Since 2012, when APEC’s leaders decided not to extend the moratorium on new membership (in force since 1997), there has been a renewed push to grant membership status to India. A majority of members now believe that India must be brought into the fold for it has shown progress in reforming and liberalising its economy. Granting India membership status may also act as a catalyst for trade reform among emerging economies. Moreover, India’s maritime strength and strong strategic relations with the region’s major powers, member states point out, could be used to bring strategic balance within the grouping. But the same logic is also causing some members to oppose India's inclusion.
India, which presently has 'observer' status, has been very keen to join the economic grouping as a full member. More importantly, inclusion in the APEC might open the door for India’s membership of the Trans-Pacific Partnership (TPP).
 
 Q. 153. What is One China Policy? Differentiate it from One China Principle. What is India's position?
Ans.
The One-China policy refers to the policy or view that there is only one state called "China", despite the existence of two governments that claim to be "China". As a policy, this means that countries seeking diplomatic relations with the People's Republic of China (PRC, Mainland China) must break official relations with the Republic of China (ROC, Taiwan) and vice versa. The One China policy is different from the "One China principle", which is the principle that insists both Taiwan and mainland China are inalienable parts of a single "China".

India initially for a long period accepted the One China policy.  However, External Affairs Minister Sushma Swaraj said: For India to agree to a one-China policy, China should reaffirm a one-India policy.It means that “One India” policy is an acknowledgment from Beijing that Arunachal Pradesh that is claimed  by Beijing as South Tibet — is a part of India. When they raised with us the issue of Tibet and Taiwan, we shared their sensitivities  regarding Arunachal Pradesh.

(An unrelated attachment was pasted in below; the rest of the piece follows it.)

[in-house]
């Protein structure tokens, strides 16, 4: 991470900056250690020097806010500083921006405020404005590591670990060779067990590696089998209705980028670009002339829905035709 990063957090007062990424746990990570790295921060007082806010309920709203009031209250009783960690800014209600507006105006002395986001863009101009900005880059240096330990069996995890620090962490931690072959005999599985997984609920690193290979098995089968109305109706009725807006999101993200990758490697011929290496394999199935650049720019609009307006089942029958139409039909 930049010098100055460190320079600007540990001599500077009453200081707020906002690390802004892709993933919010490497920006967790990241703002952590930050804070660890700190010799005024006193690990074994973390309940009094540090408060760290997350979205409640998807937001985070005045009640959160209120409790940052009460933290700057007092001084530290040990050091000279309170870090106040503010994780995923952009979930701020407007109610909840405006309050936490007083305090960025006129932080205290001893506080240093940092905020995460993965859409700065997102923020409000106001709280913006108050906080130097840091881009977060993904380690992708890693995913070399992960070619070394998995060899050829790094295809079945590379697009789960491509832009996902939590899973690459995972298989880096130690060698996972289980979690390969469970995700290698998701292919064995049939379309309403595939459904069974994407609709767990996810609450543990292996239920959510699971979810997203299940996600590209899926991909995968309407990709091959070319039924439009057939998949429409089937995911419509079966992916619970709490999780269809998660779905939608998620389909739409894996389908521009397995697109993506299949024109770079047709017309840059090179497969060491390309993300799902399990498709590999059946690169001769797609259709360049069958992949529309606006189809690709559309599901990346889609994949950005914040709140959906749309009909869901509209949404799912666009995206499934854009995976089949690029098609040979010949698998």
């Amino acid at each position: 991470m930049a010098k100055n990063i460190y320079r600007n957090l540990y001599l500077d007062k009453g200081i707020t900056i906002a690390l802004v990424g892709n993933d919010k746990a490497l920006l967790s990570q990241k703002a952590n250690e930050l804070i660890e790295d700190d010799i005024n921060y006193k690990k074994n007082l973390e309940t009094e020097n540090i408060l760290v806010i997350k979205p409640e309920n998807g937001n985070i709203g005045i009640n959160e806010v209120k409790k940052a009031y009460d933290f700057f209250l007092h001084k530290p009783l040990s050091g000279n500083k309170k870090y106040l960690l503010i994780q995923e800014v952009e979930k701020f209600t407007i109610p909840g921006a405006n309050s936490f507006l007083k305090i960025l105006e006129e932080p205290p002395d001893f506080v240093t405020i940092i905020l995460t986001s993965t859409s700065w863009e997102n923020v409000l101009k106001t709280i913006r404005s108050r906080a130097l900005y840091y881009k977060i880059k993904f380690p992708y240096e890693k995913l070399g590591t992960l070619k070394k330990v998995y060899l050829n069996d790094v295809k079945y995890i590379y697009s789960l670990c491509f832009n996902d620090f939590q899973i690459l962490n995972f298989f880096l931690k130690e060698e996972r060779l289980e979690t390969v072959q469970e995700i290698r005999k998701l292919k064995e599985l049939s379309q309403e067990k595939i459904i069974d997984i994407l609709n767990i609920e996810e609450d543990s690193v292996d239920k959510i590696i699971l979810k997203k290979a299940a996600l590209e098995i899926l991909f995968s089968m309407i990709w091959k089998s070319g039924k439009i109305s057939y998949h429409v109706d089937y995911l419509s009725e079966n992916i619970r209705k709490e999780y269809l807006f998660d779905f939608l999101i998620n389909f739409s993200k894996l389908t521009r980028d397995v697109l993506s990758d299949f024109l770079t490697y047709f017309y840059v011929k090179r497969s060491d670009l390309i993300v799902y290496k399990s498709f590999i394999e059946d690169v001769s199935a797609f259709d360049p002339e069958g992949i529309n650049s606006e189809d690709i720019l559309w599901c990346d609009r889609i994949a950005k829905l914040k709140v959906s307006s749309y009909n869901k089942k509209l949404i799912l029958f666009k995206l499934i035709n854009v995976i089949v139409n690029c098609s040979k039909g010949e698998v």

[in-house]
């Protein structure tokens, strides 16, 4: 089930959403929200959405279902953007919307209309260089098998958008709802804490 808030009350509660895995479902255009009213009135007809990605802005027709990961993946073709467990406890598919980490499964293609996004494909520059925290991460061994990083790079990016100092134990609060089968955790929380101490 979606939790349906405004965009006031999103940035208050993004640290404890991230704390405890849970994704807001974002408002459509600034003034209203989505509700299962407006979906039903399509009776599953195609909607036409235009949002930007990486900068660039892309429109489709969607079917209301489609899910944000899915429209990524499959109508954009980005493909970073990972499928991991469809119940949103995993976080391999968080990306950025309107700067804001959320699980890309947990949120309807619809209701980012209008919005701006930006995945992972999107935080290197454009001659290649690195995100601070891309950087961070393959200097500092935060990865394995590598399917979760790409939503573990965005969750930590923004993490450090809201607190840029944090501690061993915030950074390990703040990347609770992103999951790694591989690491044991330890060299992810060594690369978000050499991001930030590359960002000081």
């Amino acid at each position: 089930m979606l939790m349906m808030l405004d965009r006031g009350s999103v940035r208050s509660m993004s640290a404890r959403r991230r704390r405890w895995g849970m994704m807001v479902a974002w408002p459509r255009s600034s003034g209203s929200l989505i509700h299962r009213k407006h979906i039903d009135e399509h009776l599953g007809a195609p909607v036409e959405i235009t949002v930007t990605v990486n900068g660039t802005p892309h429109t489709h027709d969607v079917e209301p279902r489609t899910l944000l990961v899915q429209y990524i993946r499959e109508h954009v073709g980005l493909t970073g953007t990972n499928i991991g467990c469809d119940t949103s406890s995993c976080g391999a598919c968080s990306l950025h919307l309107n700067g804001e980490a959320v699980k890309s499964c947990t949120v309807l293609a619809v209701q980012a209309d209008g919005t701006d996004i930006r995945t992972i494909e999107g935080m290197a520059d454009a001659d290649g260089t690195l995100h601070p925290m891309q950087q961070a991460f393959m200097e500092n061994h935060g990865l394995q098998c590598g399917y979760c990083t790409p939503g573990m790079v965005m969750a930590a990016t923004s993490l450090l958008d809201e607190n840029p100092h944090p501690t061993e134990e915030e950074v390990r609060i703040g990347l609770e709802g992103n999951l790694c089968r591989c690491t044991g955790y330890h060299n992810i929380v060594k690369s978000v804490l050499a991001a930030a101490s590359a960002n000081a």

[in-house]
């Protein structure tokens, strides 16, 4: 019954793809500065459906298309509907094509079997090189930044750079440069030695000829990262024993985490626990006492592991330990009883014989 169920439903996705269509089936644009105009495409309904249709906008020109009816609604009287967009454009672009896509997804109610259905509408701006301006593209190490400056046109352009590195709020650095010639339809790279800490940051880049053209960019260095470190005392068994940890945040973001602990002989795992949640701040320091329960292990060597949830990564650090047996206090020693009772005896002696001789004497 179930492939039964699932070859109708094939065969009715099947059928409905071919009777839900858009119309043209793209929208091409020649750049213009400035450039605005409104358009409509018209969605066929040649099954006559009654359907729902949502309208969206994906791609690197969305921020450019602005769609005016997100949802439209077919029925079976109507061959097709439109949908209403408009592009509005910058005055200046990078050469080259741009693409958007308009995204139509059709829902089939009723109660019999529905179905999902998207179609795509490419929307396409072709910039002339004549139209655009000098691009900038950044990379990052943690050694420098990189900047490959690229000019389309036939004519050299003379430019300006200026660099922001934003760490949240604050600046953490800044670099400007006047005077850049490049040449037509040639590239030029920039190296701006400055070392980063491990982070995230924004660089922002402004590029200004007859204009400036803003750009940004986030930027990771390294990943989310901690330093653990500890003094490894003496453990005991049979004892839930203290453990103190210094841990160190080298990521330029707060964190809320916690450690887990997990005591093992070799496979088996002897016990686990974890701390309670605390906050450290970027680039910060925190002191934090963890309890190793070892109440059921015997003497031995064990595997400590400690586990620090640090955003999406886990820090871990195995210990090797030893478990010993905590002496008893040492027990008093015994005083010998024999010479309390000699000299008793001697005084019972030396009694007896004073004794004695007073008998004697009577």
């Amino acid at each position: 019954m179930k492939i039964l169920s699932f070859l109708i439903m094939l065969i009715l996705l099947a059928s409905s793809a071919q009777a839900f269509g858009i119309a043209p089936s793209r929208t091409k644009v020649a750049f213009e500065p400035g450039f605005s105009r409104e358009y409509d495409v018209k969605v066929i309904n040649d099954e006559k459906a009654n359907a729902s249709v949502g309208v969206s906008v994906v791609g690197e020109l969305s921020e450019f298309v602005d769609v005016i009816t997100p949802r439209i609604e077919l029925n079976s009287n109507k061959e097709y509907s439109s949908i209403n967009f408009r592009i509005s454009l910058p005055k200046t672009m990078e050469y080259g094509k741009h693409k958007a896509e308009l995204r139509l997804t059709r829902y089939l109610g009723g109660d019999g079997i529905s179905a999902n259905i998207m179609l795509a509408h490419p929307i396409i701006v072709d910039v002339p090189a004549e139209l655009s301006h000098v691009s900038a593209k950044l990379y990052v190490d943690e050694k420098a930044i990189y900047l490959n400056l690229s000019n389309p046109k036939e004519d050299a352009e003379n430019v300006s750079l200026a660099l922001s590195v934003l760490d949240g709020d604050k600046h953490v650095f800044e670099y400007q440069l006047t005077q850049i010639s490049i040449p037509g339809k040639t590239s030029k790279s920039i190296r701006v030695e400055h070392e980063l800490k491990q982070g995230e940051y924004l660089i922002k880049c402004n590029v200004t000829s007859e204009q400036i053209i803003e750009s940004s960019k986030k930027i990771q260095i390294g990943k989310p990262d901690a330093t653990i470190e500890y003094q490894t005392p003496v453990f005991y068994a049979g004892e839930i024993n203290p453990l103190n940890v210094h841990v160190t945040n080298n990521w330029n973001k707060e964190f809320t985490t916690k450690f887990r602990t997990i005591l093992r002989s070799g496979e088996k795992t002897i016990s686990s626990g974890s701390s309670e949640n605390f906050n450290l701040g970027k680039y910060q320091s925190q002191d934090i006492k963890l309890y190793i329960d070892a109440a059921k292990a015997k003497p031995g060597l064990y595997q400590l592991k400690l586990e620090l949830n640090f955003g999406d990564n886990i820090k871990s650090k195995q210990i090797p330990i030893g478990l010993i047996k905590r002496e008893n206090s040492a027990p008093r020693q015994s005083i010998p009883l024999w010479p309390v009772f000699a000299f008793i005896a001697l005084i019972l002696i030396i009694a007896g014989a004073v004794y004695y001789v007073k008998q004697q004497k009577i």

In 2010,  a joint statement signed following a high-level meeting between India’s former prime minister, Manmohan Singh, and China’s former premier, Wen Jiabao, omitted any mention of India respecting the “One China” policy.  New Delhi pressed Beijing to acknowledge Kashmir  as an integral part of India in exchange for a declaration of support for the “One China” . Beijing refused out of consideration for its “all-weather friend,” Pakistan. In 2013, India further extended its ambiguous position on the “One China” policy by refraining from including Tibet in a joint statement.
 
 Q. 152. With reference to US-China economic relations, explain currency manipulation and trade war.
Ans.
When China's yuan falls against the U.S. dollar, Chinese products become cheaper in the U.S. market and American products become more costly in China.So the U.S. Treasury Department monitors China for signs it is manipulating the yuan lower. Treasury has guidelines for putting countries on its currency blacklist. They must, for example, have spent the equivalent of 2 percent of their economic output over a year buying foreign currencies in an attempt to drive those currencies up and their own currencies down. Treasury hasn't declared China a currency manipulator since 1994. For years, China manipulated its currency to gain an advantage over global competitors. It bought foreign currencies, the U.S. dollar in particular, to push them higher against the yuan. As it did, it accumulated vast foreign currency reserves — nearly $4 trillion worth by mid-2014.But now the Chinese economy is slowing, and Chinese companies and individuals have begun to invest more heavily outside the country. As their money leaves China, it puts downward pressure on the yuan. The yuan has dropped nearly 7 percent against the dollar in 2016. The Chinese government has responded by draining its foreign exchange reserves to buy yuan, hoping to slow the currency's fall. China's reserves have dropped .Trump could nonetheless escalate any dispute over the currency on his own. Over the years, Congress has ceded the president broad authority to impose trade sanctions. Trump has threatened to impose a 45 percent tax, or tariff, on Chinese imports to punish it for unfair trade practices, including alleged currency manipulation. China can retaliate and that will cause a trade war- tit for tat. China  is likely to bring the case to the World Trade Organization against any protectionist measures that are a violation of U.S. commitments to the WTO.